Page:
Just days after Justice Anthony Kennedy announced his impending retirement from the Supreme Court, Brett Kavanaugh had already made President Donald Trump’s short list to replace him.
Kavanaugh, who Trump made his official nominee Monday night, would fill the court’s empty seat with a reliable conservative attitude, one that just recently ruled in favor of the Trump administration in an abortion case. That finding, as well as his opinions against Obama-era environmental regulations, could put Kavanaugh, 53, in the hot seat with Democrats during the confirmation process.
But as a member of Federalist Society and textualist similar to the late Justice Antonin Scalia, Kavanaugh will likely transform Kennedy’s swing vote in the exact ways Trump and conservatives hope.
"I believe that an independent judiciary is the crown jewel of our Constitutional republic," Kavanaugh said after Trump's announcement Monday night. "If confirmed by the Senate, I will keep an open mind in every case. And I will always strive to preserve the Constitution of the United States and the American rule of law."
A Starr lawyer
After graduating from Yale Law School, Kavanaugh clerked for the very justice he’s now attempting to replace on the Supreme Court from 1994 to 1997. And he briefly worked in the office alongside Neil Gorsuch, Trump’s previous Supreme Court appointee.
Once he left Kennedy’s side, Kavanaugh stepped onto the Starr Investigation, which attempted to chronicle various abuses of power within the Clinton White House, including the suicide of White House aide Vince Foster. Kavanaugh led that specific arm of the investigation and later wrote much of the Starr report as a whole, which included graphic details of Clinton’s relationship with Monica Lewinsky.
Following the Starr report, Kavanaugh’s time working alongside presidents wasn’t over: He served as one of George W. Bush’s lawyers during the Florida recount and later, one of his close aides for several years. Then in 2003, Bush nominated Kavanaugh to the U.S. Court of Appeals for the District of Columbia Circuit, a bench that’s launched several of its member to the high court.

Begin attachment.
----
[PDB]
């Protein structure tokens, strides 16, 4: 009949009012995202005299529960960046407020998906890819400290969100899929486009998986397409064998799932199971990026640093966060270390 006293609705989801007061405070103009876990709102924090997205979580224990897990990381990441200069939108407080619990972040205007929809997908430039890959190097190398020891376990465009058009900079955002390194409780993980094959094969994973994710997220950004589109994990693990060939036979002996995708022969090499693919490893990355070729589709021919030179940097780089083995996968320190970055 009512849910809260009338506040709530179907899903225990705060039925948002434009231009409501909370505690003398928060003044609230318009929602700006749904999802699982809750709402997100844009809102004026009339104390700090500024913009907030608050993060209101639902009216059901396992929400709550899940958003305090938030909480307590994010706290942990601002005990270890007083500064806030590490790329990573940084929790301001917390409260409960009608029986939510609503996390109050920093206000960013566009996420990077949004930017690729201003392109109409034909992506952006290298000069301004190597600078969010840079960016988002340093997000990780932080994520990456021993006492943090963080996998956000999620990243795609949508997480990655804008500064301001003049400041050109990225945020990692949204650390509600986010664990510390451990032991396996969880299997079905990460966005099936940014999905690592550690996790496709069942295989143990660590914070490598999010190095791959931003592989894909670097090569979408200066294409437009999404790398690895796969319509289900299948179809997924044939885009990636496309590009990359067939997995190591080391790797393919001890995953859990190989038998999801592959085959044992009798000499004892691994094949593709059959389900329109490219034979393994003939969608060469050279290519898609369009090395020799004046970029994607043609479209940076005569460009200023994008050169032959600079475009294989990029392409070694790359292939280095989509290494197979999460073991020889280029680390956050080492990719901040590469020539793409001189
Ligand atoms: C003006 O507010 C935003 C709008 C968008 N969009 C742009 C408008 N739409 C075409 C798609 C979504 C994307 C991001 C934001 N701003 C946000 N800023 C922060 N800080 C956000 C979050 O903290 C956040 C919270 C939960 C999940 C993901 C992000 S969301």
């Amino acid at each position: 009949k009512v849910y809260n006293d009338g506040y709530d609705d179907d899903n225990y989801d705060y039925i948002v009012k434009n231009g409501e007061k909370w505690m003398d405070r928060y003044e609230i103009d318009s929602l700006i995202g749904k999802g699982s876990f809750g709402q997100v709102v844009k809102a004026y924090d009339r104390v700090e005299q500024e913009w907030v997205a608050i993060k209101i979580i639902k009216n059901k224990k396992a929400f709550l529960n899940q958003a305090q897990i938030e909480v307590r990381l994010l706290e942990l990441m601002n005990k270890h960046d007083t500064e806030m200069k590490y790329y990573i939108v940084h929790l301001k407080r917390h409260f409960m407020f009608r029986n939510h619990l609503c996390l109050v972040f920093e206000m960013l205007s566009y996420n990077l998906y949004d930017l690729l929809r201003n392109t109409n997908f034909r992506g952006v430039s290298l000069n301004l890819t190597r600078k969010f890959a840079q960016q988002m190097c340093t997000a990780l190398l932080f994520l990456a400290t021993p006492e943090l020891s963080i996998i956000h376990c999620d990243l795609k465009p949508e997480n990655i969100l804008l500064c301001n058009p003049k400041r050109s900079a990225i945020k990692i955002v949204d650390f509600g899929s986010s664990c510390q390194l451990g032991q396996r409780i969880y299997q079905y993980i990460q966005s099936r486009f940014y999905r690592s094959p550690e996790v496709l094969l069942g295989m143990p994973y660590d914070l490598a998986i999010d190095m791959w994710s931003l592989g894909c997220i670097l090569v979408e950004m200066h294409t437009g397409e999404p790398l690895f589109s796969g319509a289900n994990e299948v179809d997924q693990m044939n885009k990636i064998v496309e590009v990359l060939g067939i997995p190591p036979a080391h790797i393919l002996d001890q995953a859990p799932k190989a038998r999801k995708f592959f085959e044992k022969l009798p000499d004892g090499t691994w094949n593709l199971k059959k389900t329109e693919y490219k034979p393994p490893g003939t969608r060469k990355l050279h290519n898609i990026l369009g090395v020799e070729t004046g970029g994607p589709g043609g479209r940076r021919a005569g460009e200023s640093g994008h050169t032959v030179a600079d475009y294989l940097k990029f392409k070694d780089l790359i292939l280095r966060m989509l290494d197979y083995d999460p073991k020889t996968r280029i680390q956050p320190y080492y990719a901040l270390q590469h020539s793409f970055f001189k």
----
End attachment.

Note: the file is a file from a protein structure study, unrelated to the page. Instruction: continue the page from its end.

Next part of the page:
Democrats, however, worried he was overly partisan and stalled his nomination for three years before he eventually took the bench. In the 12 years since, Kavanaugh has solidified his record as a reliable conservative on issues from regulating the environment to prioritizing religious freedom.
Where he stands on abortion
President Trump campaigned on the promise of overturning Roe v. Wade, the landmark 1973 case that gave women a constitutional right to choose an abortion. During his first chance to replace a Supreme Court justice, he also said he’d only appoint someone who’d carry out those wishes.
Kavanaugh's record on abortion, however, isn’t as clear-cut as the pro-life right had hoped, especially given his background as a devout Catholic.
When the ACLU sued the Trump administration last year for preventing an undocumented teenager from seeking an abortion while in federal custody, the case came before Kavanaugh’s court. As a majority, the D.C. circuit ruled that the government had to allow the teenager to get the abortion immediately. But Kavanaugh dissented — although with less extreme reasoning than some of his colleagues.
Kavanaugh didn’t believe the Trump administration had to let the teen get the abortion immediately. “The government has permissible interests in favoring fetal life, protecting the best interests of a minor, and refraining from facilitating abortion,” he wrote. But rather than following in the footsteps of one of his colleagues — who argued that undocumented immigrants don’t have constitutional rights — he chiefly wanted the government to have more time to find the teen a sponsor, who could take the teen out of federal custody.